Pressure rating for OMC 1950’s tanks

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  • frankr

    US Member - 1 Year
    Replies: 6414
    Topics: 50
    #269622



    I believe the gasket would blow out long before
    pressure inside a tank reached the point that a tank
    could explode.
    Tubs
    .

    Tubs makes a good point indeed, seems like the gasket would blow out first before the tank could ever rupture.  Like others have pointed out, outboards are only capable of making a certain amount of crankcase pressure, which is relatively low.  Today’s volatile fuels combined with hot weather are probably more of a danger than excess crankcase pressure.  Like others have also pointed out, look at any of today’s plastic tanks that get bloated on a hot day, seems like the plastic would give way long before the sturdy two line pressure tanks of the 50s.

    All fuel systems have to be properly maintained, and vented properly to avoid fires/explosions.  My guess is that many fires/explosions were blamed on the pressure tanks, when maintenance, venting, and improper fueling were actually to blame.

    George:  I hope you get the information/specs you need to dispute this long standing myth about pressure tanks “exploding”, wish I could help.

    Amen.  My, how many tanks have I seen that have the bottom rim rusted away from sitting in the mud, blood, salt water and beer in the bilge.  It’s easy to imagine how the bottom could blow off.  In reality though, it probably starts leaking in the most rusted spot before it blows up.  You still get a boat full of gas though.


    billy-j

    US Member - 2 Years
    Replies: 141
    Topics: 19
    #269623

    What’s the difference between a 2 line pressure tank with the cap screwed on tight and a 6 gallon single line steel OMC tank sitting in the sun with the vent screw tightly closed? I will tell you. The 2 line pressure tank will vent to the atmosphere when the 4 to 6 pound pressure moves the relief check valve off it’s seat.  The single line tank will continue to build pressure beyond that. Looking to see when a tank explodes from pressure is not a realistic concern with a properly functional and maintained tank. Either tank set up if it built to much pressure would just push the carburetor needle seat off it’s seat and gas would leak out of the carburetor vent. It’s funny 2 line pressure tanks were never an issue till the single line tanks came out. The only problem with a 2 line tank is that they are 60 years old now and would be mechanics do not understand how they work and half ass try to fix them and do not know how to test them and get mad at them when it does not work right. To bad nobody wrote to that show Myth Busters and asked the to do a comparison of safety and pressure. Would have been an interesting show.  Regards Bill,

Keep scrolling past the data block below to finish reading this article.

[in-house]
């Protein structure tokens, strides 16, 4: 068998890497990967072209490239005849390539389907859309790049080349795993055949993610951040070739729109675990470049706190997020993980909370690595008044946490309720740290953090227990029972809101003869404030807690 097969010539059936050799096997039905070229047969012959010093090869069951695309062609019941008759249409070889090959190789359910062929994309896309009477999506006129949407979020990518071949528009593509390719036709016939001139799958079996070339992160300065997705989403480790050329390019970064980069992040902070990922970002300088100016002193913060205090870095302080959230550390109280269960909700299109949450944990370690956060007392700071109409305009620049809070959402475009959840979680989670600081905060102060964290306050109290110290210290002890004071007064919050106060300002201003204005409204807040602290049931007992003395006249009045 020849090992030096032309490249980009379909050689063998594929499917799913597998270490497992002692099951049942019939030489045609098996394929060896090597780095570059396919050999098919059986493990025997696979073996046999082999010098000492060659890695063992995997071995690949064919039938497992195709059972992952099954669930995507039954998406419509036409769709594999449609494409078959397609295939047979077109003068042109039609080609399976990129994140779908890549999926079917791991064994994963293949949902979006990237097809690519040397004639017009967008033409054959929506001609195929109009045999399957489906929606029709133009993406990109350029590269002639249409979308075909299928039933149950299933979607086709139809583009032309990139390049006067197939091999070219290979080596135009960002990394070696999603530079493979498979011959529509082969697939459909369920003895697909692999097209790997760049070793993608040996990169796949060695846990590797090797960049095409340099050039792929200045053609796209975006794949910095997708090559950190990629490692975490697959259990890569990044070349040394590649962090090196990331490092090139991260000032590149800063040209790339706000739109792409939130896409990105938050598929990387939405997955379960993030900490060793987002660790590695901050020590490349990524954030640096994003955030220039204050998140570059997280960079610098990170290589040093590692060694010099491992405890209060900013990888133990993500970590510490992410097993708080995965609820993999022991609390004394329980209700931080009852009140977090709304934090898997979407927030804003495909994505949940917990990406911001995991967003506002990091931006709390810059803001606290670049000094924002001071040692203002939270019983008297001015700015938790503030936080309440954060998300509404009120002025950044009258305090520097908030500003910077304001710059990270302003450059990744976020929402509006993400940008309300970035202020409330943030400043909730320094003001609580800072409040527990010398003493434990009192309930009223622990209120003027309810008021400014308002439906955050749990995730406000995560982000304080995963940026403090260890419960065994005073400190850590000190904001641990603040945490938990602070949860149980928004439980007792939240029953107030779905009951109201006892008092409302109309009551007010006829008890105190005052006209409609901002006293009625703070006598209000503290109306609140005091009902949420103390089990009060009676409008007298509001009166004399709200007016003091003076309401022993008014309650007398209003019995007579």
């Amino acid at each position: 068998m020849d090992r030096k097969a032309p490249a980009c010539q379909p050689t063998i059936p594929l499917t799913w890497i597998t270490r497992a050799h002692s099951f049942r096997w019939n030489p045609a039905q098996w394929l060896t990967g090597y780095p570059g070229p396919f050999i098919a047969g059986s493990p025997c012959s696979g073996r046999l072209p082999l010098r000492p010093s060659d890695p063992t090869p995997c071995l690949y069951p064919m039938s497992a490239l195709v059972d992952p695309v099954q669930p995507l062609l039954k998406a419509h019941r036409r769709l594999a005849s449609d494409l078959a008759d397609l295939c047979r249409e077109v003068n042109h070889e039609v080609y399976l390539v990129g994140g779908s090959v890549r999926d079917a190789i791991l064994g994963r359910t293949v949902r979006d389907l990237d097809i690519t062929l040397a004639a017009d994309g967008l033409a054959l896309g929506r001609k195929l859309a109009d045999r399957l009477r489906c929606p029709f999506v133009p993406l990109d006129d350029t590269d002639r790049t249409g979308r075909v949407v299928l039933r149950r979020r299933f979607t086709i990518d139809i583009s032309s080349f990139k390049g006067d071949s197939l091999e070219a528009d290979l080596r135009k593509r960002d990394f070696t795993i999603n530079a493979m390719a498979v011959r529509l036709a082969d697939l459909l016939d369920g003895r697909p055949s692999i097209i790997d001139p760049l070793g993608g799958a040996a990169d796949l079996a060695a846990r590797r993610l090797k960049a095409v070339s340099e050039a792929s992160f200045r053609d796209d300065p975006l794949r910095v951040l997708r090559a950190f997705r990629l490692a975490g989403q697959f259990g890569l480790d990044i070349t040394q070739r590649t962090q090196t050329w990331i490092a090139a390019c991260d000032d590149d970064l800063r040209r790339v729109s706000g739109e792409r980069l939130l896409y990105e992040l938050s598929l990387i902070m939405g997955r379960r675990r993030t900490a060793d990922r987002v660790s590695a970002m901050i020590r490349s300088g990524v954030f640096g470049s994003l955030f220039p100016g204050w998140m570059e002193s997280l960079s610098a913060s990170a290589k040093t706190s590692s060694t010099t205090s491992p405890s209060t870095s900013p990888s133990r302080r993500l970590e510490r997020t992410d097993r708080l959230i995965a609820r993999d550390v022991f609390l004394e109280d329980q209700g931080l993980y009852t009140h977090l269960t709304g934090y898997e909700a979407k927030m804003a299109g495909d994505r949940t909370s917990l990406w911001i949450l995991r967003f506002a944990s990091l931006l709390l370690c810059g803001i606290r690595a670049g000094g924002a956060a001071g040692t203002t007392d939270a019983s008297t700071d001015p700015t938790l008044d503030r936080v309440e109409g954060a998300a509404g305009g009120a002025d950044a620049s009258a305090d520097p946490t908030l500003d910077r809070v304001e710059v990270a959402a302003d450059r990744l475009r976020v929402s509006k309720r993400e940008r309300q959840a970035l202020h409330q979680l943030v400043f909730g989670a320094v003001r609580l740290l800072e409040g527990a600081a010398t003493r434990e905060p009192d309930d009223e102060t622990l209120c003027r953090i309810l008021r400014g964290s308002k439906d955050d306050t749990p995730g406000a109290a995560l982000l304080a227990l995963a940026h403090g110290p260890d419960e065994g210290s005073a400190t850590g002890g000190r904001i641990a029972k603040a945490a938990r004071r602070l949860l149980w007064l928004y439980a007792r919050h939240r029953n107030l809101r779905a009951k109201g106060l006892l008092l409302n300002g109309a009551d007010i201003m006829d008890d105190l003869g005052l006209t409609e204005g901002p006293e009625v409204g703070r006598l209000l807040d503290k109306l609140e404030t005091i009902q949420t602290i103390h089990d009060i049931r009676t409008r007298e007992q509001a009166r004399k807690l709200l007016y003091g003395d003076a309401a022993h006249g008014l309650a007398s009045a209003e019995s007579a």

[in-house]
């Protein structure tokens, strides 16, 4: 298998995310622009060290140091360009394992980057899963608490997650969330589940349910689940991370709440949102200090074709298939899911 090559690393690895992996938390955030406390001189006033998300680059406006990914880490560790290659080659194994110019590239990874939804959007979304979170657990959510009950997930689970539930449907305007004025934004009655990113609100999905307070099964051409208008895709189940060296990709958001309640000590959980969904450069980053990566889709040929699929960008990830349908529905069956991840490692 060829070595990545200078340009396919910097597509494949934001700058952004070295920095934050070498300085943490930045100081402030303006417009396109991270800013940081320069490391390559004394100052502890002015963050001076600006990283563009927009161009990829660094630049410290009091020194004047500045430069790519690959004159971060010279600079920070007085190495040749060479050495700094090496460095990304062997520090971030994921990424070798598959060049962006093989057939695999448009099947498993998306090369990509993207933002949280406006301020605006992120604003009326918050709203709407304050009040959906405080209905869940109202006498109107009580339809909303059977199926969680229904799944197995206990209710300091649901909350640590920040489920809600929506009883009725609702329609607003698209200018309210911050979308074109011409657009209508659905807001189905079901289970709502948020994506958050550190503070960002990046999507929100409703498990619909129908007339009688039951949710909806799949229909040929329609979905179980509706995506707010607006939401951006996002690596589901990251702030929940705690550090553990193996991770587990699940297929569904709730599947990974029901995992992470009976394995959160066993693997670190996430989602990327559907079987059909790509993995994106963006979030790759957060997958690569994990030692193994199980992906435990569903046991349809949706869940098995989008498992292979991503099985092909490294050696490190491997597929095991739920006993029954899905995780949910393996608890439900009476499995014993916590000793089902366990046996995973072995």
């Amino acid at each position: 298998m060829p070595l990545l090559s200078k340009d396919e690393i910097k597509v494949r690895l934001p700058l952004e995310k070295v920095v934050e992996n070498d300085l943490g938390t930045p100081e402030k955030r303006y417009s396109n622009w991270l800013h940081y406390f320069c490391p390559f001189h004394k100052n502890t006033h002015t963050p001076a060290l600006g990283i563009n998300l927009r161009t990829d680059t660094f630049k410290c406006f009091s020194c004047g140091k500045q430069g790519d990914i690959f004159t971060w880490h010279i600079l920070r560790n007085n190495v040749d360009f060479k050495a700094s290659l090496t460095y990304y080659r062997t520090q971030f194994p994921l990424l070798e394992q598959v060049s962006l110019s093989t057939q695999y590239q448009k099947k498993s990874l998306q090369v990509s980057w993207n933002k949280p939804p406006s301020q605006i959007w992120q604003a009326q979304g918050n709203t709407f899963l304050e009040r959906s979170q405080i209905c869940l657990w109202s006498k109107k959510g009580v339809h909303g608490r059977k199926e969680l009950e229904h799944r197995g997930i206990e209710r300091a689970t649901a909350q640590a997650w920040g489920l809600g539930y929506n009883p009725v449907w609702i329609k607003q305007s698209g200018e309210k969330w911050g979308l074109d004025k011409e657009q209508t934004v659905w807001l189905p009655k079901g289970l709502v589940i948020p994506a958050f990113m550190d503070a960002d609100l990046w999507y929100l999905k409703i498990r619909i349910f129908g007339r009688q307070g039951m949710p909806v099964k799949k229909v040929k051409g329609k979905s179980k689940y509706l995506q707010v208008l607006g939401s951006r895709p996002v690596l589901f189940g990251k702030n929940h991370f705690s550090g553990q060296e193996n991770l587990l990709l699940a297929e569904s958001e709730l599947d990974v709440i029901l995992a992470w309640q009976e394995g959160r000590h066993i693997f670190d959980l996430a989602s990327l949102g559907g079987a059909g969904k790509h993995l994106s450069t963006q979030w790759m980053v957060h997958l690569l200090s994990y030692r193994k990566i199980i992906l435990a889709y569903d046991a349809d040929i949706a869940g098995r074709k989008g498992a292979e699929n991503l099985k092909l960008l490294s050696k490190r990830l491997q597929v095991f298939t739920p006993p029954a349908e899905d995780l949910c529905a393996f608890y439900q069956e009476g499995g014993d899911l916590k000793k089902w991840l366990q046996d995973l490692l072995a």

crosbyman

    Canada Member - 2 Years
    Replies: 2991
    Topics: 287
    #269626

    personnaly the first time I started with oldies (10hp)  and 2 line tanks  I would park my tilted trailer   to drain rain water  out the boat and one   dayI found that 5 gal of gas  had drained out also.

    A small rusty pin hole under  pressure gave way and out came  the fuel during a hot summer day.

    Conclusion: 2 line tanks  are fine  just like  one line tanks  but  keep and eye on the bottoms. I was lucky  my drain plug was out and the fuel went into the grass ( no tgood  for worms, grass and water table)   but at least I did not go up in smoke.

    Joining AOMCI has priviledges 🙂

    • This reply was modified 1 month, 4 weeks ago by crosbyman.

    The Boat House


    Replies: 4074
    Topics: 102
    #269628



    No matter what documentation George my be able to provide,
    or even any demonstrations he may attempt to alleviate their
    concerns, I can tell you from past experiences, he’s not likely
    to change many minds. When fear is involved, better to be
    safe than sorry, trumps any evidence to the contrary.
    Tubs


    ede

    US Member - 2 Years
    Replies: 179
    Topics: 7
    #269664

    George, I believe you will need the engineering drawing for the tank.  It contains the specifications to include the grade of steel for construction.  I believe it will be a standard grade.

    Did OMC  stamp out these tanks or did they buy from a vendor and then finish assembly?

    The above thread does have merit for tank safety and as pointed out it is usually a human error.

    Ed


    frankr

    US Member - 1 Year
    Replies: 6414
    Topics: 50
    #269665

    What’s the difference between a 2 line pressure tank with the cap screwed on tight and a 6 gallon single line steel OMC tank sitting in the sun with the vent screw tightly closed? I will tell you. The 2 line pressure tank will vent to the atmosphere when the 4 to 6 pound pressure moves the relief check valve off it’s seat.  The single line tank will continue to build pressure beyond that. Looking to see when a tank explodes from pressure is not a realistic concern with a properly functional and maintained tank. Either tank set up if it built to much pressure would just push the carburetor needle seat off it’s seat and gas would leak out of the carburetor vent. It’s funny 2 line pressure tanks were never an issue till the single line tanks came out. The only problem with a 2 line tank is that they are 60 years old now and would be mechanics do not understand how they work and half ass try to fix them and do not know how to test them and get mad at them when it does not work right. To bad nobody wrote to that show Myth Busters and asked the to do a comparison of safety and pressure. Would have been an interesting show.  Regards Bill,